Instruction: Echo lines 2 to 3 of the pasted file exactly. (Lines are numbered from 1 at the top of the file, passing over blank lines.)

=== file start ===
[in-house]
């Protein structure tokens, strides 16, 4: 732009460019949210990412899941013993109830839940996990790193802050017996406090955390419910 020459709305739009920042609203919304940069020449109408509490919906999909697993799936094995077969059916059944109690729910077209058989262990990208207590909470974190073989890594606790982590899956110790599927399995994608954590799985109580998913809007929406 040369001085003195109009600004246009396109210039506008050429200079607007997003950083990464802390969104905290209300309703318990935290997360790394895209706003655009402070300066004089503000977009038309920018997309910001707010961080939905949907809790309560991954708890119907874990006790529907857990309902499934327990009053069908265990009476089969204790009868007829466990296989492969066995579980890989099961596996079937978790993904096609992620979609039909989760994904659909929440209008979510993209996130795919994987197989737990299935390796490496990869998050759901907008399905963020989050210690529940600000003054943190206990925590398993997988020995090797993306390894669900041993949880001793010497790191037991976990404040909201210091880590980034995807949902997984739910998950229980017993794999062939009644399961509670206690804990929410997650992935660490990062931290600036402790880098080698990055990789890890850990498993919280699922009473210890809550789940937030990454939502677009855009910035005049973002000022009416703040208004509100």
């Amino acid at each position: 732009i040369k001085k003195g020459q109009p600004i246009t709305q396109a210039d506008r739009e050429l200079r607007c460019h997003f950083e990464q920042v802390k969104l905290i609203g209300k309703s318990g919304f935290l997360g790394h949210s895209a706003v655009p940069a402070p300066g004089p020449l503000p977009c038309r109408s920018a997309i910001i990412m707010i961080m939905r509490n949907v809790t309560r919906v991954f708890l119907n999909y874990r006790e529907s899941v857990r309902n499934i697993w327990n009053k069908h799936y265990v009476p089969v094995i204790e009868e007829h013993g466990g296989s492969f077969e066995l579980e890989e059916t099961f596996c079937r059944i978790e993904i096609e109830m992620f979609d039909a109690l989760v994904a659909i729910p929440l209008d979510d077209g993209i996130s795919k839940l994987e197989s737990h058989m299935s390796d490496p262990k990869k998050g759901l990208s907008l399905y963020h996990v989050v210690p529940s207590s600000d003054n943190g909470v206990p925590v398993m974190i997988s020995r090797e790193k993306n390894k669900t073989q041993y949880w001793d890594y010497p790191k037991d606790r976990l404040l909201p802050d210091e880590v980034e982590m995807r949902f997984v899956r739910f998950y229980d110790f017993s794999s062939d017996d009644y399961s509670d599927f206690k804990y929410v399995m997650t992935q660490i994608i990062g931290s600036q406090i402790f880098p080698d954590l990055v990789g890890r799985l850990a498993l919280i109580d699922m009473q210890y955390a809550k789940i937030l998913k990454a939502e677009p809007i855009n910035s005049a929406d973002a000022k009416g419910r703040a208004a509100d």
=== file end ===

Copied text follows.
């Protein structure tokens, strides 16, 4: 732009460019949210990412899941013993109830839940996990790193802050017996406090955390419910 020459709305739009920042609203919304940069020449109408509490919906999909697993799936094995077969059916059944109690729910077209058989262990990208207590909470974190073989890594606790982590899956110790599927399995994608954590799985109580998913809007929406 040369001085003195109009600004246009396109210039506008050429200079607007997003950083990464802390969104905290209300309703318990935290997360790394895209706003655009402070300066004089503000977009038309920018997309910001707010961080939905949907809790309560991954708890119907874990006790529907857990309902499934327990009053069908265990009476089969204790009868007829466990296989492969066995579980890989099961596996079937978790993904096609992620979609039909989760994904659909929440209008979510993209996130795919994987197989737990299935390796490496990869998050759901907008399905963020989050210690529940600000003054943190206990925590398993997988020995090797993306390894669900041993949880001793010497790191037991976990404040909201210091880590980034995807949902997984739910998950229980017993794999062939009644399961509670206690804990929410997650992935660490990062931290600036402790880098080698990055990789890890850990498993919280699922009473210890809550789940937030990454939502677009855009910035005049973002000022009416703040208004509100």
């Amino acid at each position: 732009i040369k001085k003195g020459q109009p600004i246009t709305q396109a210039d506008r739009e050429l200079r607007c460019h997003f950083e990464q920042v802390k969104l905290i609203g209300k309703s318990g919304f935290l997360g790394h949210s895209a706003v655009p940069a402070p300066g004089p020449l503000p977009c038309r109408s920018a997309i910001i990412m707010i961080m939905r509490n949907v809790t309560r919906v991954f708890l119907n999909y874990r006790e529907s899941v857990r309902n499934i697993w327990n009053k069908h799936y265990v009476p089969v094995i204790e009868e007829h013993g466990g296989s492969f077969e066995l579980e890989e059916t099961f596996c079937r059944i978790e993904i096609e109830m992620f979609d039909a109690l989760v994904a659909i729910p929440l209008d979510d077209g993209i996130s795919k839940l994987e197989s737990h058989m299935s390796d490496p262990k990869k998050g759901l990208s907008l399905y963020h996990v989050v210690p529940s207590s600000d003054n943190g909470v206990p925590v398993m974190i997988s020995r090797e790193k993306n390894k669900t073989q041993y949880w001793d890594y010497p790191k037991d606790r976990l404040l909201p802050d210091e880590v980034e982590m995807r949902f997984v899956r739910f998950y229980d110790f017993s794999s062939d017996d009644y399961s509670d599927f206690k804990y929410v399995m997650t992935q660490i994608i990062g931290s600036q406090i402790f880098p080698d954590l990055v990789g890890r799985l850990a498993l919280i109580d699922m009473q210890y955390a809550k789940i937030l998913k990454a939502e677009p809007i855009n910035s005049a929406d973002a000022k009416g419910r703040a208004a509100d």